Indicate by check mark if the registrant is a well-known seasoned issuer, as defined in Rule 405 of the Securities Act. Yes  ☐ No

If this report is an annual or transition report, indicate by check mark if the registrant is not required to file reports pursuant to Section 13 or (15)(d) of the Securities Exchange Act of 1934. Yes  ☐ No

Indicate by check mark whether the registrant (1) has filed all reports required to be filed by Section 13 or 15(d) of the Securities Exchange Act of 1934 during the preceding 12 months (or for such shorter period that the registrant was required to file such reports), and (2) has been subject to such filing requirements for the past 90 days. Yes  ☒ No ☐

Indicate by check mark whether the registrant has submitted electronically every Interactive Data File required to be submitted and posted pursuant to Rule 405 of Regulation S-T during the preceding 12 months (or for such shorter period that the registrant was required to submit and post such files). Yes  ☒ No ☐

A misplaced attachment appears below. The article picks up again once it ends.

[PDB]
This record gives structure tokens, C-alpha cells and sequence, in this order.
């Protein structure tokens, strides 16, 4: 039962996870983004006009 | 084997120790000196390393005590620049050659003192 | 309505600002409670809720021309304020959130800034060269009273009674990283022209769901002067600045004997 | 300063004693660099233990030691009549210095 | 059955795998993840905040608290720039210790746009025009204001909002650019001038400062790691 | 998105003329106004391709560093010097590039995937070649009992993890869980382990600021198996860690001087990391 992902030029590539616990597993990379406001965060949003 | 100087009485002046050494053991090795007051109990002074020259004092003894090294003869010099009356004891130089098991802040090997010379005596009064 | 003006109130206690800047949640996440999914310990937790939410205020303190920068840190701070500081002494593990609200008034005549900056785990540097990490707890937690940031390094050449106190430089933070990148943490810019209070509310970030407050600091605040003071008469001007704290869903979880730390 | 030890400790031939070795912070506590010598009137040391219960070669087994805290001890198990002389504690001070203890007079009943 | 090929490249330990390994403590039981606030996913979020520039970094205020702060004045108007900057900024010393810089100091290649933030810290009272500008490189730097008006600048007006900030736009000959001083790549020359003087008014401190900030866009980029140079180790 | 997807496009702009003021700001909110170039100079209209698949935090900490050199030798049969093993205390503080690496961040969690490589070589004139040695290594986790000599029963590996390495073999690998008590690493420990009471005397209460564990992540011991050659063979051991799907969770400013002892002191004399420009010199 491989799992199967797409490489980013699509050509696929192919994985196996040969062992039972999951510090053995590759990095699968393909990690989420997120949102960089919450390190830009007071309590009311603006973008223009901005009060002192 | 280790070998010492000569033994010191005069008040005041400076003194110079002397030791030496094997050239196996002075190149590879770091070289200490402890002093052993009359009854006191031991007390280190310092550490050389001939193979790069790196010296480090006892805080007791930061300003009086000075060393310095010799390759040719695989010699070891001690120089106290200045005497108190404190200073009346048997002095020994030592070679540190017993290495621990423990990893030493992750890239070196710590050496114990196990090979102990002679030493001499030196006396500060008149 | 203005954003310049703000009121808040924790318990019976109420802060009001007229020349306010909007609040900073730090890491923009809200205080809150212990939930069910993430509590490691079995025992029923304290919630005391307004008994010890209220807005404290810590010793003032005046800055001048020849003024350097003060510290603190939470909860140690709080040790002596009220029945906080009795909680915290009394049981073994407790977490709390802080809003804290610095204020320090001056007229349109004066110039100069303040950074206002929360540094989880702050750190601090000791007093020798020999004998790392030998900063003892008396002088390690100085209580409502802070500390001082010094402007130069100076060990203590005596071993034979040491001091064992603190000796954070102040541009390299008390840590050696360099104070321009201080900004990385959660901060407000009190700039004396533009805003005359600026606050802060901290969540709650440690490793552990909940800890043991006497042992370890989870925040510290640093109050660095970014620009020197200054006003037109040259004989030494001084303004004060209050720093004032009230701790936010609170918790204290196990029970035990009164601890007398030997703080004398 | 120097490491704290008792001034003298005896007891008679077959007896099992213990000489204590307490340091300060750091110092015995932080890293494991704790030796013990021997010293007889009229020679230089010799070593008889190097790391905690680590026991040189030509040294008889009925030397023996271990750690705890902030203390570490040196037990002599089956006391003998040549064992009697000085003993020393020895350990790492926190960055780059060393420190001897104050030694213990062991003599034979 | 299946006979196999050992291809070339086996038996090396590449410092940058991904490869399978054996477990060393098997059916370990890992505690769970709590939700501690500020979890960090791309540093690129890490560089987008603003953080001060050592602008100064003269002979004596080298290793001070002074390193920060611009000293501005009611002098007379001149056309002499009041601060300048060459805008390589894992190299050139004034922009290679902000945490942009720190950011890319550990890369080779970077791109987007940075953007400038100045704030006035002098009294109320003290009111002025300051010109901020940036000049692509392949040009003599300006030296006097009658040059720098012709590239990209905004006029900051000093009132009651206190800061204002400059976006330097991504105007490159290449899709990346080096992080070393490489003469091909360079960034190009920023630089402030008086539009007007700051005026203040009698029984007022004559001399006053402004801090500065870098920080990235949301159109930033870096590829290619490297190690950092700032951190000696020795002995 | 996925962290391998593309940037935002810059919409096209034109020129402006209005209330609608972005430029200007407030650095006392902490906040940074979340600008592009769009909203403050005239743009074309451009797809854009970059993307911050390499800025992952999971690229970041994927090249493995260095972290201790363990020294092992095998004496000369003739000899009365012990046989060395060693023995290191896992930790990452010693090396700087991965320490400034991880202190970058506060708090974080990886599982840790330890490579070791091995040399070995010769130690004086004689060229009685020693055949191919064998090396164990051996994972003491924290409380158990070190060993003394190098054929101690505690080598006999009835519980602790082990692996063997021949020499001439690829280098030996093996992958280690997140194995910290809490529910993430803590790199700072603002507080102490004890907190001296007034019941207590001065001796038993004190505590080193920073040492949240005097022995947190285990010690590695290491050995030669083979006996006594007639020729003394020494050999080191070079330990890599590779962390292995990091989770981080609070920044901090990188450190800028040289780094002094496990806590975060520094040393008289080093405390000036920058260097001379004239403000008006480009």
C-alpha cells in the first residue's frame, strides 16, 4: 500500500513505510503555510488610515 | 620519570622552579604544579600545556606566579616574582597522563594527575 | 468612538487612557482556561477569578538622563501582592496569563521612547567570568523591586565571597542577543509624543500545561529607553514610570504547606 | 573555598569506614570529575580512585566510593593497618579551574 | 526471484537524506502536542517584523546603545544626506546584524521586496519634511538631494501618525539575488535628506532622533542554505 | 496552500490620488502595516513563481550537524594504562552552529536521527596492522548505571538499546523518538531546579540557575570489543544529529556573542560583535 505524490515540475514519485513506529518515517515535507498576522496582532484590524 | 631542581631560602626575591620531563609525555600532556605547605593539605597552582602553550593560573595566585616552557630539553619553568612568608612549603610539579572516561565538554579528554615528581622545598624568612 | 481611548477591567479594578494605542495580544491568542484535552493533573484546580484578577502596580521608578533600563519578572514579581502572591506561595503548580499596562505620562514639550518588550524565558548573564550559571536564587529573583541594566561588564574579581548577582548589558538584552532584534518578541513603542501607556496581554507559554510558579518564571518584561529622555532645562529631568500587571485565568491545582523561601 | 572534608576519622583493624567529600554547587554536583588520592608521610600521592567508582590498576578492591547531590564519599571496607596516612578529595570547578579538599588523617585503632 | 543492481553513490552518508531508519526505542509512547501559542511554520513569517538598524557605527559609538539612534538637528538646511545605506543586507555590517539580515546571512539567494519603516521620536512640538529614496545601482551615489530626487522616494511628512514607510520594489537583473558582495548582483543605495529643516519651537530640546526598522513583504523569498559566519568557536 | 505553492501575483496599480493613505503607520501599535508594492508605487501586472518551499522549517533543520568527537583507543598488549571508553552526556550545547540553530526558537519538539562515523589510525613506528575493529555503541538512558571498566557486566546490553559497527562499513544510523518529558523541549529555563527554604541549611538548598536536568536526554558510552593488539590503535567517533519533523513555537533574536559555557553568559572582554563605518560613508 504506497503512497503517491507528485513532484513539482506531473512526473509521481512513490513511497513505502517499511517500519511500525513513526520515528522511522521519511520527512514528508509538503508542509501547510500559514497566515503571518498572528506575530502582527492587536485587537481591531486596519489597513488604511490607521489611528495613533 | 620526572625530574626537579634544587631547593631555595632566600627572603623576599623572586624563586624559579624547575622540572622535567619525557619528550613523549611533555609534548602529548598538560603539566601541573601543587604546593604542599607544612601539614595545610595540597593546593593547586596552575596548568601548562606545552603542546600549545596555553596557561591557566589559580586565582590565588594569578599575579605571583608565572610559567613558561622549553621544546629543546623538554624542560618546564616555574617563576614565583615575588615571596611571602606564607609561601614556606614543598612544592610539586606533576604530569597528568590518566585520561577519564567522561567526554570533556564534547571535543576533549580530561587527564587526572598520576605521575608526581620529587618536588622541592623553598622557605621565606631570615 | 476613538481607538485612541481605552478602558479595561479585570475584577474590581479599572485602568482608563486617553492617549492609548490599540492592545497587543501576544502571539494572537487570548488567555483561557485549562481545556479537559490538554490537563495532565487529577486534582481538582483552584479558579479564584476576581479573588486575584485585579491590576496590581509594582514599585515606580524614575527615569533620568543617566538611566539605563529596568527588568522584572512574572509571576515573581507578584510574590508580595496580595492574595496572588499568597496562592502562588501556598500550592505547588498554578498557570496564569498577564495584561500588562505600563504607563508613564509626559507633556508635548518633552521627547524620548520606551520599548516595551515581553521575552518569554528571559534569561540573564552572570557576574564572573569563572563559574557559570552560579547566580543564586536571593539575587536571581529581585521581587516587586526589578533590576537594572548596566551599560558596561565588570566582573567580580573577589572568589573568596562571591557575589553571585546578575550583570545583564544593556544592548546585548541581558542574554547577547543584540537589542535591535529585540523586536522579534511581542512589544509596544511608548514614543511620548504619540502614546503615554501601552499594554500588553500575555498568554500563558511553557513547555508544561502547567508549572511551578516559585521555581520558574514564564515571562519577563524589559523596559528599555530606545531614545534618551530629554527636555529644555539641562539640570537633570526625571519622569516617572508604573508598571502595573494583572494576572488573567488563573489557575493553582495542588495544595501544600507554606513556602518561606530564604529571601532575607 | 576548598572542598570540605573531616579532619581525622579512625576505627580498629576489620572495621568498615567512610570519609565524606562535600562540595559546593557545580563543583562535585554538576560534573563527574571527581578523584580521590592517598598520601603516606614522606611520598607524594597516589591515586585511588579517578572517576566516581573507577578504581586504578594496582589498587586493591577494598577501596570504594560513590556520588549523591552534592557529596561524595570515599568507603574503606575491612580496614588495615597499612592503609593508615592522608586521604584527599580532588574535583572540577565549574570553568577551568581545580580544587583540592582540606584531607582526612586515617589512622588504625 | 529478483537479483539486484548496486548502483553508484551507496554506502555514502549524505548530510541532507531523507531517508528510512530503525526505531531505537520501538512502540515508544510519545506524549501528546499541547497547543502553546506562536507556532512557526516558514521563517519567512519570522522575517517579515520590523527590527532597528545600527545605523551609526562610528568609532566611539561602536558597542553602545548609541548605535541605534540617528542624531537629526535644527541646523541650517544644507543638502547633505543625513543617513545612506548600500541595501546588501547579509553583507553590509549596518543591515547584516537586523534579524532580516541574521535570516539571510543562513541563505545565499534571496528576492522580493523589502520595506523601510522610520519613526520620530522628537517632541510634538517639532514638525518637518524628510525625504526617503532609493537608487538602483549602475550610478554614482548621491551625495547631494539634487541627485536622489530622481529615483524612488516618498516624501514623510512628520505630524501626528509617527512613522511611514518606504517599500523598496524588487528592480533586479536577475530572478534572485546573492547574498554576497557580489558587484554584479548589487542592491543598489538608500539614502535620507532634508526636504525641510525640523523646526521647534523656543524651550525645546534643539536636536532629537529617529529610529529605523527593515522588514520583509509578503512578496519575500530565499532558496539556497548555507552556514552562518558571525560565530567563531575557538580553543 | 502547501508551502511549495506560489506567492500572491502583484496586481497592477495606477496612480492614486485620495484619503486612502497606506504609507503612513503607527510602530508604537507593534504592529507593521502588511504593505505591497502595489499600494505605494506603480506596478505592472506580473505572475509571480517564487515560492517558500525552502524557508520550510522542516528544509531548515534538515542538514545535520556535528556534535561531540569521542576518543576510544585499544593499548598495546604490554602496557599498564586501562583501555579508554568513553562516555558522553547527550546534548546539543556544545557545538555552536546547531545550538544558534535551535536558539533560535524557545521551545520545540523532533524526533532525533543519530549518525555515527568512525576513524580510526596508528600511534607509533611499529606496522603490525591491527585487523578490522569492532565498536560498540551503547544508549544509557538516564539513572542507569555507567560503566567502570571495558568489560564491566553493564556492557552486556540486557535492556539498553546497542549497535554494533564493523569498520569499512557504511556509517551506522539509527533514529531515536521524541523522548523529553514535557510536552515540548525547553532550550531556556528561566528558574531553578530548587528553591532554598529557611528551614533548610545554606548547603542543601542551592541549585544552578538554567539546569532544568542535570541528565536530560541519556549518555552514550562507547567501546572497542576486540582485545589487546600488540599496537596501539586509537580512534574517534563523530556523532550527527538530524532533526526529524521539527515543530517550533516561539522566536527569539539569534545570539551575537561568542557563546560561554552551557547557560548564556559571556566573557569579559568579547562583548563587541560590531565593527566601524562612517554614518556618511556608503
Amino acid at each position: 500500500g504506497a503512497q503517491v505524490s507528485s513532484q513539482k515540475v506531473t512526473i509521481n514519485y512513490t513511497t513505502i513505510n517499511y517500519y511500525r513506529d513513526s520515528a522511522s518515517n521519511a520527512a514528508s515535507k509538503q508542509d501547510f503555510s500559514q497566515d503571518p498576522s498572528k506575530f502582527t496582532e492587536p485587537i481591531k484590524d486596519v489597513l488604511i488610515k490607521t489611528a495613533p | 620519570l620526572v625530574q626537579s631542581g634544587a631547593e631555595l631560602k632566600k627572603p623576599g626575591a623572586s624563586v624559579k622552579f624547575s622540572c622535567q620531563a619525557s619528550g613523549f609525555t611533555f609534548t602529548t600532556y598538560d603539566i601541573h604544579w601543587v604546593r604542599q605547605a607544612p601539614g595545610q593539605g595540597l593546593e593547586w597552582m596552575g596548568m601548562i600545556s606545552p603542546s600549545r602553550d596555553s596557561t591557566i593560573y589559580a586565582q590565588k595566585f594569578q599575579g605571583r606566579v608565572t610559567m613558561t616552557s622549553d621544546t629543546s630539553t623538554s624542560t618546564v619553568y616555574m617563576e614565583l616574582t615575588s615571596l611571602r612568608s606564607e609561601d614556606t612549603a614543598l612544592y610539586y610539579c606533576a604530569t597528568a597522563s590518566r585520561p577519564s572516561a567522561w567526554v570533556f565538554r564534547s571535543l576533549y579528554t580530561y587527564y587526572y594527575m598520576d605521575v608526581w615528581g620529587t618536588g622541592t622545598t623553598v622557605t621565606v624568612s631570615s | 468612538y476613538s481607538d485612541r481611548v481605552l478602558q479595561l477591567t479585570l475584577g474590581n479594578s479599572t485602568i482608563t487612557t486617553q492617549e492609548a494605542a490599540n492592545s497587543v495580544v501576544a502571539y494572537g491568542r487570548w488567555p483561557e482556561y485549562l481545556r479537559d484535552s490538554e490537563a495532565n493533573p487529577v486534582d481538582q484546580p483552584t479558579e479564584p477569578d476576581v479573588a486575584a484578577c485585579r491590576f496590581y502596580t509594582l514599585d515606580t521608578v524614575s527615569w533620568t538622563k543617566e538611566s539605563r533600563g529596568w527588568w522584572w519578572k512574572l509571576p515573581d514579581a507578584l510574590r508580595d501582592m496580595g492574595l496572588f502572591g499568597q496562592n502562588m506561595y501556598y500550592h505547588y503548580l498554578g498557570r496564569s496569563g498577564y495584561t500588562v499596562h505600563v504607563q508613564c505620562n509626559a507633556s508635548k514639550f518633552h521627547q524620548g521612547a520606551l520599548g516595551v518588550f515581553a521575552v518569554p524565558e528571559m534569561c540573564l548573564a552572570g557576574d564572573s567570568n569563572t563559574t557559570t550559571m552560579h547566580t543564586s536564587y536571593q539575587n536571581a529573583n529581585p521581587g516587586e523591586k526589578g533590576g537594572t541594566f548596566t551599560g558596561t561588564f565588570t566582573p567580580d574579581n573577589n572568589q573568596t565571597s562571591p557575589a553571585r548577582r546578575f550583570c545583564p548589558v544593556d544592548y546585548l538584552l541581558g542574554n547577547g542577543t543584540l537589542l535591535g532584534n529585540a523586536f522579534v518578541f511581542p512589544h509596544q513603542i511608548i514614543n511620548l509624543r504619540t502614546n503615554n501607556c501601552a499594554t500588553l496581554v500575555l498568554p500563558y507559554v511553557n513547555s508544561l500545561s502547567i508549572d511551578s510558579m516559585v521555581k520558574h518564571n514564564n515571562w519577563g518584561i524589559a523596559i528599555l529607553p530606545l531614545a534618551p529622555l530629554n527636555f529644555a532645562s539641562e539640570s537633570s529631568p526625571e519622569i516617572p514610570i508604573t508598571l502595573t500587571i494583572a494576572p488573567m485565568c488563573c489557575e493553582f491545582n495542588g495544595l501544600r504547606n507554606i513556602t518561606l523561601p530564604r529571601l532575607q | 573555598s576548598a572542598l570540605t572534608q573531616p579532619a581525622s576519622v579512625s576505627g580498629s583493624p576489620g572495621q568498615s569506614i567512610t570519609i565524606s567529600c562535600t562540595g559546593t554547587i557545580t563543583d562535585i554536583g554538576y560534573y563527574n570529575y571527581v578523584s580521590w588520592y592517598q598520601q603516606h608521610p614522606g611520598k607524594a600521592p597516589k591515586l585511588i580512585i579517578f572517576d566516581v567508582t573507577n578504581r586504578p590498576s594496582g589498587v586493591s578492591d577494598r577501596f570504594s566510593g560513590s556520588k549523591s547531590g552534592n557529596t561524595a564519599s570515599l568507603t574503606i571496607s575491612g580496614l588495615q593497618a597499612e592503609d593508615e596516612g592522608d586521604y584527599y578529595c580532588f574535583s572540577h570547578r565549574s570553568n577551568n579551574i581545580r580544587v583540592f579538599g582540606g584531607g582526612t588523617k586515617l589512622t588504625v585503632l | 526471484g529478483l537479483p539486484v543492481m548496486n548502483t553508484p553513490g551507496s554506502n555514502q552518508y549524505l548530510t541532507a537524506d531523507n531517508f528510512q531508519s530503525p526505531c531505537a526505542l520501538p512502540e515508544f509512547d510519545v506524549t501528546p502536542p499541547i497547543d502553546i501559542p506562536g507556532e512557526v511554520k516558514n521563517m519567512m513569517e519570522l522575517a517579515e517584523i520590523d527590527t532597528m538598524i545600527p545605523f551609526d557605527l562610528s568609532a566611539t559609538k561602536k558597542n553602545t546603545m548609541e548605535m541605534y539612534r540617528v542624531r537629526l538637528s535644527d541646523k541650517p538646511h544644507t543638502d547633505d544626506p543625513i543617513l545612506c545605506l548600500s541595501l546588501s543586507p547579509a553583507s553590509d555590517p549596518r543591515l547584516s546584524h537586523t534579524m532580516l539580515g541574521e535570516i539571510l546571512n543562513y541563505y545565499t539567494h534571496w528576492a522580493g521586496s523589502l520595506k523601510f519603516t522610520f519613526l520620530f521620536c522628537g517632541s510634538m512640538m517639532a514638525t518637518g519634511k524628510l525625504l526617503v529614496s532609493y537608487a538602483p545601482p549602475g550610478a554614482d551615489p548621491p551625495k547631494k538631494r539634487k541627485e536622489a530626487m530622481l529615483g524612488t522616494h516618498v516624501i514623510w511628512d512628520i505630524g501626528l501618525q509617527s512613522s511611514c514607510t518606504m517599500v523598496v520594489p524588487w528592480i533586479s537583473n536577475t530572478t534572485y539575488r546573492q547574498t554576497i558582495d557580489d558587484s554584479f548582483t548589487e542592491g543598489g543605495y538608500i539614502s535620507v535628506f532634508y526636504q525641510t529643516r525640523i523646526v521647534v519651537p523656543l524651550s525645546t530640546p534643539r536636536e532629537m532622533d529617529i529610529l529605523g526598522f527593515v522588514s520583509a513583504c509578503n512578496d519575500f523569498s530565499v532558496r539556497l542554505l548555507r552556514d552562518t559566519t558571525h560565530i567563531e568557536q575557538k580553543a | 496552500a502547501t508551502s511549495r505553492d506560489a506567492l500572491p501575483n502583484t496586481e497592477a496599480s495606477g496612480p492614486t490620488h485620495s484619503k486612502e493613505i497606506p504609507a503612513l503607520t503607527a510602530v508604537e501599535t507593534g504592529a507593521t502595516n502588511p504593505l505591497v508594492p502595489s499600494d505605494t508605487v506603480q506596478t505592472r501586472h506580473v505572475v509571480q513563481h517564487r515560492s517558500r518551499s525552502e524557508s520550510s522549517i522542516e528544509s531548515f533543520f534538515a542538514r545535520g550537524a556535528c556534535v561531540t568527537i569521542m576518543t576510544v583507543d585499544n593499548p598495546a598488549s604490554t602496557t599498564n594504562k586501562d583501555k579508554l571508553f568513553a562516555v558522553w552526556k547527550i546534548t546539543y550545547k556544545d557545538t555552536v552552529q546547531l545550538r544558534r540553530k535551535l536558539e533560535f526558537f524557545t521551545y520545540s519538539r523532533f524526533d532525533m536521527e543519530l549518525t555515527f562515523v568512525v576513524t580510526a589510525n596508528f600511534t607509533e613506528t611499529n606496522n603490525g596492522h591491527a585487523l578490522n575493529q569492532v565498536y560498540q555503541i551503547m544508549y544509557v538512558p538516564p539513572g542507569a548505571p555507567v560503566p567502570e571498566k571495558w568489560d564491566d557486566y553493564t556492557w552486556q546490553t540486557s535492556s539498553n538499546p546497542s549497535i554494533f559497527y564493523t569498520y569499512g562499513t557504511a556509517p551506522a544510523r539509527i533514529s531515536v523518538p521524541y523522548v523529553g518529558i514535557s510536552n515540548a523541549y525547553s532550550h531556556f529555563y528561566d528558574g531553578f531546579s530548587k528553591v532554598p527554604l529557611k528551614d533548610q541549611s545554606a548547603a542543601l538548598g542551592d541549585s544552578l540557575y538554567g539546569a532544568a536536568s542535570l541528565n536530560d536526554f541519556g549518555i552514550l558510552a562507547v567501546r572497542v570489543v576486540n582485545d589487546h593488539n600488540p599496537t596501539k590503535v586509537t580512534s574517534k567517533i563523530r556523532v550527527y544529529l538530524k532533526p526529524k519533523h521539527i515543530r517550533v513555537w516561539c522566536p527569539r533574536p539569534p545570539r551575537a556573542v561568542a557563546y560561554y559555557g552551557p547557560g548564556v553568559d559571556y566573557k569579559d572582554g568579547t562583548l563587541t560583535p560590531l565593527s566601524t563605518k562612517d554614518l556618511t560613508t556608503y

Indicate by check mark whether the registrant is a large accelerated filer, an accelerated filer, a non-accelerated filer, or an emerging growth company. See definition of “accelerated filer,” “large accelerated filer” and “emerging growth company” in Rule 12b-2 of the Exchange Act. (Check one):

 

Large Accelerated Filer  ☐

Accelerated Filer  ☐

Non-Accelerated Filer  ☐

 

 

Emerging Growth Company

If an emerging growth company that prepares its financial statements in accordance with U.S. GAAP, indicate by check mark if the registrant has elected not to use the extended transition period for complying with any new or revised financial accounting standards† provided pursuant to Section 13(a) of the Exchange Act.  

† The term “new or revised financial accounting standard” refers to any update issued by the Financial Accounting Standards Board to its Accounting Standards Codification after April 5, 2012.